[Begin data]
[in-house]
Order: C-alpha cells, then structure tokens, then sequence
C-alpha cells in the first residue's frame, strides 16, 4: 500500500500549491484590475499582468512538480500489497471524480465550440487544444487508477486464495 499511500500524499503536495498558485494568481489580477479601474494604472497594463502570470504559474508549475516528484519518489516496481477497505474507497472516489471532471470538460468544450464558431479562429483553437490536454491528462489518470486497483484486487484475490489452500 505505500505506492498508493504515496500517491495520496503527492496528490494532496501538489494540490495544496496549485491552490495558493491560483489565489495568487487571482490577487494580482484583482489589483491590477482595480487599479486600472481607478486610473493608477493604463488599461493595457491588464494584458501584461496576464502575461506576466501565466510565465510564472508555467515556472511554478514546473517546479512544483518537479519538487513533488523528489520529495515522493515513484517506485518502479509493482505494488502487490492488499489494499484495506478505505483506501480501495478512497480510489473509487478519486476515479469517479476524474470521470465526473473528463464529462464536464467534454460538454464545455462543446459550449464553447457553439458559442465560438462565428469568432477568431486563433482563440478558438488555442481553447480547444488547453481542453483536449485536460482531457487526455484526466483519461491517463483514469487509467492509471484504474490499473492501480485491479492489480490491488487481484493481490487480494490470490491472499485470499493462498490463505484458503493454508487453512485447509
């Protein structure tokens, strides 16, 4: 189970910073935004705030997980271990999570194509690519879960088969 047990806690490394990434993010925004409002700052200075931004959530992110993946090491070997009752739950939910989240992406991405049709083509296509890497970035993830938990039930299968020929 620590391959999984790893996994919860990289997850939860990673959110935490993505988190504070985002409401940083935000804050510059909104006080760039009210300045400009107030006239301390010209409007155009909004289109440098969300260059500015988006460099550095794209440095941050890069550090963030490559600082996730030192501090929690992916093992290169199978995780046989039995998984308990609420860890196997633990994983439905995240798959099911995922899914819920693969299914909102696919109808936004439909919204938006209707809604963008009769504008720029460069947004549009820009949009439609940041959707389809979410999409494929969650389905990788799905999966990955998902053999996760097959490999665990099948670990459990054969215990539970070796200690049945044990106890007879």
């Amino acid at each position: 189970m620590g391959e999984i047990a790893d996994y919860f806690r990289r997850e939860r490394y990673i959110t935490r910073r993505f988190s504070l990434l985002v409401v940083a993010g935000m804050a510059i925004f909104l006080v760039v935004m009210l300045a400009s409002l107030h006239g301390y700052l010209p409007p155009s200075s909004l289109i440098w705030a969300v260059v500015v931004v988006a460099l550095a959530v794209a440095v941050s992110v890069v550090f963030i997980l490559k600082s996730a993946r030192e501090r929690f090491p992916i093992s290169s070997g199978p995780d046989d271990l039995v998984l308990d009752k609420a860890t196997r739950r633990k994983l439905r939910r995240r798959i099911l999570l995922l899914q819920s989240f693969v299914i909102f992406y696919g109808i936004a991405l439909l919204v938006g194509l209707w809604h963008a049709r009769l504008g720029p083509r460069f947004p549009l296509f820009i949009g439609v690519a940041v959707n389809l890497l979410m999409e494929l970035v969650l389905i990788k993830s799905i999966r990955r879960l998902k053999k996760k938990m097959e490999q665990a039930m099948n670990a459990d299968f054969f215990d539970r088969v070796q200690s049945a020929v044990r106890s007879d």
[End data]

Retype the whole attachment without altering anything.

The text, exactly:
[in-house]
Order: C-alpha cells, then structure tokens, then sequence
C-alpha cells in the first residue's frame, strides 16, 4: 500500500500549491484590475499582468512538480500489497471524480465550440487544444487508477486464495 499511500500524499503536495498558485494568481489580477479601474494604472497594463502570470504559474508549475516528484519518489516496481477497505474507497472516489471532471470538460468544450464558431479562429483553437490536454491528462489518470486497483484486487484475490489452500 505505500505506492498508493504515496500517491495520496503527492496528490494532496501538489494540490495544496496549485491552490495558493491560483489565489495568487487571482490577487494580482484583482489589483491590477482595480487599479486600472481607478486610473493608477493604463488599461493595457491588464494584458501584461496576464502575461506576466501565466510565465510564472508555467515556472511554478514546473517546479512544483518537479519538487513533488523528489520529495515522493515513484517506485518502479509493482505494488502487490492488499489494499484495506478505505483506501480501495478512497480510489473509487478519486476515479469517479476524474470521470465526473473528463464529462464536464467534454460538454464545455462543446459550449464553447457553439458559442465560438462565428469568432477568431486563433482563440478558438488555442481553447480547444488547453481542453483536449485536460482531457487526455484526466483519461491517463483514469487509467492509471484504474490499473492501480485491479492489480490491488487481484493481490487480494490470490491472499485470499493462498490463505484458503493454508487453512485447509
């Protein structure tokens, strides 16, 4: 189970910073935004705030997980271990999570194509690519879960088969 047990806690490394990434993010925004409002700052200075931004959530992110993946090491070997009752739950939910989240992406991405049709083509296509890497970035993830938990039930299968020929 620590391959999984790893996994919860990289997850939860990673959110935490993505988190504070985002409401940083935000804050510059909104006080760039009210300045400009107030006239301390010209409007155009909004289109440098969300260059500015988006460099550095794209440095941050890069550090963030490559600082996730030192501090929690992916093992290169199978995780046989039995998984308990609420860890196997633990994983439905995240798959099911995922899914819920693969299914909102696919109808936004439909919204938006209707809604963008009769504008720029460069947004549009820009949009439609940041959707389809979410999409494929969650389905990788799905999966990955998902053999996760097959490999665990099948670990459990054969215990539970070796200690049945044990106890007879």
């Amino acid at each position: 189970m620590g391959e999984i047990a790893d996994y919860f806690r990289r997850e939860r490394y990673i959110t935490r910073r993505f988190s504070l990434l985002v409401v940083a993010g935000m804050a510059i925004f909104l006080v760039v935004m009210l300045a400009s409002l107030h006239g301390y700052l010209p409007p155009s200075s909004l289109i440098w705030a969300v260059v500015v931004v988006a460099l550095a959530v794209a440095v941050s992110v890069v550090f963030i997980l490559k600082s996730a993946r030192e501090r929690f090491p992916i093992s290169s070997g199978p995780d046989d271990l039995v998984l308990d009752k609420a860890t196997r739950r633990k994983l439905r939910r995240r798959i099911l999570l995922l899914q819920s989240f693969v299914i909102f992406y696919g109808i936004a991405l439909l919204v938006g194509l209707w809604h963008a049709r009769l504008g720029p083509r460069f947004p549009l296509f820009i949009g439609v690519a940041v959707n389809l890497l979410m999409e494929l970035v969650l389905i990788k993830s799905i999966r990955r879960l998902k053999k996760k938990m097959e490999q665990a039930m099948n670990a459990d299968f054969f215990d539970r088969v070796q200690s049945a020929v044990r106890s007879d």